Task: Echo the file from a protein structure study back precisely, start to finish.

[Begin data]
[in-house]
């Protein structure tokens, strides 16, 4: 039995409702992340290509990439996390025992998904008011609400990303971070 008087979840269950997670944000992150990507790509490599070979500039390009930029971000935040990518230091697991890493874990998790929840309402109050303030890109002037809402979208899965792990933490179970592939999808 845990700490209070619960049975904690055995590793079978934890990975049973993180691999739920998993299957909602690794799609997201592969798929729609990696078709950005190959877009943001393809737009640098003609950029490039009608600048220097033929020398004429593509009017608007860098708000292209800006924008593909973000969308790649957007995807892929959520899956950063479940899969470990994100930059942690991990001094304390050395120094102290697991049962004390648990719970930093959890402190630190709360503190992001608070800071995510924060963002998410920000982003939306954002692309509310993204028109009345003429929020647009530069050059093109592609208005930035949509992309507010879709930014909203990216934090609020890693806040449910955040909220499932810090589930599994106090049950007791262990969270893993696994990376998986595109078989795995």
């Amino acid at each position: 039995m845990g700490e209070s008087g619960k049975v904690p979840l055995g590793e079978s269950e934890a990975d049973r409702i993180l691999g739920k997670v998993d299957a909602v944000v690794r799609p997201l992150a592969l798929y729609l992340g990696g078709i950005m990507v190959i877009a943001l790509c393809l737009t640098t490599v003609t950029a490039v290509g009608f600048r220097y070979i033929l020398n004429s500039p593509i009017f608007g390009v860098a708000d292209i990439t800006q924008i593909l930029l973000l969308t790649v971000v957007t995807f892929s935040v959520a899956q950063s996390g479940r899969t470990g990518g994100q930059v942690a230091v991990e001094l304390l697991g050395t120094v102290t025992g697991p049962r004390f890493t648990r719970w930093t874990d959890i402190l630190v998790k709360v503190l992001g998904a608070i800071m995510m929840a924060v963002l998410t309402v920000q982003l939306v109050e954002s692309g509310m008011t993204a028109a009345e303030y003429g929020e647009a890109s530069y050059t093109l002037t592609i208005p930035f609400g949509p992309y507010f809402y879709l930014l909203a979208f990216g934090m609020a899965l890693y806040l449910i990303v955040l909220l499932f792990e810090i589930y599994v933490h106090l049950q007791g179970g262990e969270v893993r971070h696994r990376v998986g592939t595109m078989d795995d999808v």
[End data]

[in-house]
């Protein structure tokens, strides 16, 4: 039995409702992340290509990439996390025992998904008011609400990303971070 008087979840269950997670944000992150990507790509490599070979500039390009930029971000935040990518230091697991890493874990998790929840309402109050303030890109002037809402979208899965792990933490179970592939999808 845990700490209070619960049975904690055995590793079978934890990975049973993180691999739920998993299957909602690794799609997201592969798929729609990696078709950005190959877009943001393809737009640098003609950029490039009608600048220097033929020398004429593509009017608007860098708000292209800006924008593909973000969308790649957007995807892929959520899956950063479940899969470990994100930059942690991990001094304390050395120094102290697991049962004390648990719970930093959890402190630190709360503190992001608070800071995510924060963002998410920000982003939306954002692309509310993204028109009345003429929020647009530069050059093109592609208005930035949509992309507010879709930014909203990216934090609020890693806040449910955040909220499932810090589930599994106090049950007791262990969270893993696994990376998986595109078989795995």
């Amino acid at each position: 039995m845990g700490e209070s008087g619960k049975v904690p979840l055995g590793e079978s269950e934890a990975d049973r409702i993180l691999g739920k997670v998993d299957a909602v944000v690794r799609p997201l992150a592969l798929y729609l992340g990696g078709i950005m990507v190959i877009a943001l790509c393809l737009t640098t490599v003609t950029a490039v290509g009608f600048r220097y070979i033929l020398n004429s500039p593509i009017f608007g390009v860098a708000d292209i990439t800006q924008i593909l930029l973000l969308t790649v971000v957007t995807f892929s935040v959520a899956q950063s996390g479940r899969t470990g990518g994100q930059v942690a230091v991990e001094l304390l697991g050395t120094v102290t025992g697991p049962r004390f890493t648990r719970w930093t874990d959890i402190l630190v998790k709360v503190l992001g998904a608070i800071m995510m929840a924060v963002l998410t309402v920000q982003l939306v109050e954002s692309g509310m008011t993204a028109a009345e303030y003429g929020e647009a890109s530069y050059t093109l002037t592609i208005p930035f609400g949509p992309y507010f809402y879709l930014l909203a979208f990216g934090m609020a899965l890693y806040l449910i990303v955040l909220l499932f792990e810090i589930y599994v933490h106090l049950q007791g179970g262990e969270v893993r971070h696994r990376v998986g592939t595109m078989d795995d999808v």